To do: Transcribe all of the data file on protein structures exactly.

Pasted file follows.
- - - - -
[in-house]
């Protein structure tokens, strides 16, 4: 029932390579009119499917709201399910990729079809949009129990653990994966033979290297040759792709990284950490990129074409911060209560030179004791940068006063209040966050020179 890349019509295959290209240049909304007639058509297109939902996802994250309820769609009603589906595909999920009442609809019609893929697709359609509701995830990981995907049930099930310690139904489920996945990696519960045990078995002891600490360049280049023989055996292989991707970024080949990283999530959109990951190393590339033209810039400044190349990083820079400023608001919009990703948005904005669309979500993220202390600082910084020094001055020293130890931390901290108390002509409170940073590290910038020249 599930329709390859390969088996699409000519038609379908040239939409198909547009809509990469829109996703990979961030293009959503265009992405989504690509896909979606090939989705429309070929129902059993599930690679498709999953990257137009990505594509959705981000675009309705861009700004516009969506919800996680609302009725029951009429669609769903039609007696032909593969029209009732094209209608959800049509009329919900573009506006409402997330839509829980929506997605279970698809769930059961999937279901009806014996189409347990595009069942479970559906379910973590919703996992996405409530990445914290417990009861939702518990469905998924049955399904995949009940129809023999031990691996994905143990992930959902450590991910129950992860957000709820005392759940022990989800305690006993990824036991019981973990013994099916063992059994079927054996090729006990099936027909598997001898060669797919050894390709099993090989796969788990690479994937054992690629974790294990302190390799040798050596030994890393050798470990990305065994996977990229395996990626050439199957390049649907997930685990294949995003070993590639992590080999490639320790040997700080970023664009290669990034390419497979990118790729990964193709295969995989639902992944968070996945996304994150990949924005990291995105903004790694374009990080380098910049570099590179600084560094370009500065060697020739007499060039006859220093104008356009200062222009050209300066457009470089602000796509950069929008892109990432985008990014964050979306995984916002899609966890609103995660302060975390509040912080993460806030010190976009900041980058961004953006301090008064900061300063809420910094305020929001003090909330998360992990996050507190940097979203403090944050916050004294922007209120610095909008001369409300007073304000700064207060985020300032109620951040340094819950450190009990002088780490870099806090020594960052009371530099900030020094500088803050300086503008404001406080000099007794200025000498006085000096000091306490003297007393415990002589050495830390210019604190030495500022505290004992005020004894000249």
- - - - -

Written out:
[in-house]
């Protein structure tokens, strides 16, 4: 029932390579009119499917709201399910990729079809949009129990653990994966033979290297040759792709990284950490990129074409911060209560030179004791940068006063209040966050020179 890349019509295959290209240049909304007639058509297109939902996802994250309820769609009603589906595909999920009442609809019609893929697709359609509701995830990981995907049930099930310690139904489920996945990696519960045990078995002891600490360049280049023989055996292989991707970024080949990283999530959109990951190393590339033209810039400044190349990083820079400023608001919009990703948005904005669309979500993220202390600082910084020094001055020293130890931390901290108390002509409170940073590290910038020249 599930329709390859390969088996699409000519038609379908040239939409198909547009809509990469829109996703990979961030293009959503265009992405989504690509896909979606090939989705429309070929129902059993599930690679498709999953990257137009990505594509959705981000675009309705861009700004516009969506919800996680609302009725029951009429669609769903039609007696032909593969029209009732094209209608959800049509009329919900573009506006409402997330839509829980929506997605279970698809769930059961999937279901009806014996189409347990595009069942479970559906379910973590919703996992996405409530990445914290417990009861939702518990469905998924049955399904995949009940129809023999031990691996994905143990992930959902450590991910129950992860957000709820005392759940022990989800305690006993990824036991019981973990013994099916063992059994079927054996090729006990099936027909598997001898060669797919050894390709099993090989796969788990690479994937054992690629974790294990302190390799040798050596030994890393050798470990990305065994996977990229395996990626050439199957390049649907997930685990294949995003070993590639992590080999490639320790040997700080970023664009290669990034390419497979990118790729990964193709295969995989639902992944968070996945996304994150990949924005990291995105903004790694374009990080380098910049570099590179600084560094370009500065060697020739007499060039006859220093104008356009200062222009050209300066457009470089602000796509950069929008892109990432985008990014964050979306995984916002899609966890609103995660302060975390509040912080993460806030010190976009900041980058961004953006301090008064900061300063809420910094305020929001003090909330998360992990996050507190940097979203403090944050916050004294922007209120610095909008001369409300007073304000700064207060985020300032109620951040340094819950450190009990002088780490870099806090020594960052009371530099900030020094500088803050300086503008404001406080000099007794200025000498006085000096000091306490003297007393415990002589050495830390210019604190030495500022505290004992005020004894000249």